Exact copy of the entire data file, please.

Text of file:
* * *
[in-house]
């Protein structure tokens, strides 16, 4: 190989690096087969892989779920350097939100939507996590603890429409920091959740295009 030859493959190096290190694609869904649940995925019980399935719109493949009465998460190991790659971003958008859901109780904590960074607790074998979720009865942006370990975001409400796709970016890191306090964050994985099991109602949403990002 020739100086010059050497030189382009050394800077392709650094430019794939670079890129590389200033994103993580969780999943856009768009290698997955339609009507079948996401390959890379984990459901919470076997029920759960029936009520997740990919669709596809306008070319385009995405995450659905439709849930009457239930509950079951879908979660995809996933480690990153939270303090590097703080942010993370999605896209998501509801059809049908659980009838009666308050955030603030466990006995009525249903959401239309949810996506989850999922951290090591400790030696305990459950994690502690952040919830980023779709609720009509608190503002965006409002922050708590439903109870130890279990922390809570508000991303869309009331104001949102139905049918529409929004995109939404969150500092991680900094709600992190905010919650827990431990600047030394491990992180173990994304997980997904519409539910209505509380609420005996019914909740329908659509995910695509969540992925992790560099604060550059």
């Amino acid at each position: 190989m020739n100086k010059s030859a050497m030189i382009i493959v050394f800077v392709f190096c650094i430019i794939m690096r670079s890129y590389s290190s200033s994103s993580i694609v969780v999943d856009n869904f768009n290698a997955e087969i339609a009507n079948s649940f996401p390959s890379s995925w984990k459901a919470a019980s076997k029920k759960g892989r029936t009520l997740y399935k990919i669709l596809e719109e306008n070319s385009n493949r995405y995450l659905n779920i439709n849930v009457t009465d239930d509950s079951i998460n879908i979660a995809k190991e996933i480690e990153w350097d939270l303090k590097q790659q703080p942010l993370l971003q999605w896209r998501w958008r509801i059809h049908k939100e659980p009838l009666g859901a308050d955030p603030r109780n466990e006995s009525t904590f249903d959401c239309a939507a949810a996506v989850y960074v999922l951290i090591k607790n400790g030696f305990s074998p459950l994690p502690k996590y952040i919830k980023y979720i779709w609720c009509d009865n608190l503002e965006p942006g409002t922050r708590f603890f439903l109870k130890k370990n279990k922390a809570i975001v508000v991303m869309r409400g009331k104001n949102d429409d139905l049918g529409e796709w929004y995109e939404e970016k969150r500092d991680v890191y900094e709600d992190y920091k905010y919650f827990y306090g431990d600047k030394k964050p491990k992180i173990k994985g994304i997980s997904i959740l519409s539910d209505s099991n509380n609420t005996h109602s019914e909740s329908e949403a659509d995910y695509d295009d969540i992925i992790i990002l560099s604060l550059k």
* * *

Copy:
[in-house]
């Protein structure tokens, strides 16, 4: 190989690096087969892989779920350097939100939507996590603890429409920091959740295009 030859493959190096290190694609869904649940995925019980399935719109493949009465998460190991790659971003958008859901109780904590960074607790074998979720009865942006370990975001409400796709970016890191306090964050994985099991109602949403990002 020739100086010059050497030189382009050394800077392709650094430019794939670079890129590389200033994103993580969780999943856009768009290698997955339609009507079948996401390959890379984990459901919470076997029920759960029936009520997740990919669709596809306008070319385009995405995450659905439709849930009457239930509950079951879908979660995809996933480690990153939270303090590097703080942010993370999605896209998501509801059809049908659980009838009666308050955030603030466990006995009525249903959401239309949810996506989850999922951290090591400790030696305990459950994690502690952040919830980023779709609720009509608190503002965006409002922050708590439903109870130890279990922390809570508000991303869309009331104001949102139905049918529409929004995109939404969150500092991680900094709600992190905010919650827990431990600047030394491990992180173990994304997980997904519409539910209505509380609420005996019914909740329908659509995910695509969540992925992790560099604060550059």
């Amino acid at each position: 190989m020739n100086k010059s030859a050497m030189i382009i493959v050394f800077v392709f190096c650094i430019i794939m690096r670079s890129y590389s290190s200033s994103s993580i694609v969780v999943d856009n869904f768009n290698a997955e087969i339609a009507n079948s649940f996401p390959s890379s995925w984990k459901a919470a019980s076997k029920k759960g892989r029936t009520l997740y399935k990919i669709l596809e719109e306008n070319s385009n493949r995405y995450l659905n779920i439709n849930v009457t009465d239930d509950s079951i998460n879908i979660a995809k190991e996933i480690e990153w350097d939270l303090k590097q790659q703080p942010l993370l971003q999605w896209r998501w958008r509801i059809h049908k939100e659980p009838l009666g859901a308050d955030p603030r109780n466990e006995s009525t904590f249903d959401c239309a939507a949810a996506v989850y960074v999922l951290i090591k607790n400790g030696f305990s074998p459950l994690p502690k996590y952040i919830k980023y979720i779709w609720c009509d009865n608190l503002e965006p942006g409002t922050r708590f603890f439903l109870k130890k370990n279990k922390a809570i975001v508000v991303m869309r409400g009331k104001n949102d429409d139905l049918g529409e796709w929004y995109e939404e970016k969150r500092d991680v890191y900094e709600d992190y920091k905010y919650f827990y306090g431990d600047k030394k964050p491990k992180i173990k994985g994304i997980s997904i959740l519409s539910d209505s099991n509380n609420t005996h109602s019914e909740s329908e949403a659509d995910y695509d295009d969540i992925i992790i990002l560099s604060l550059k």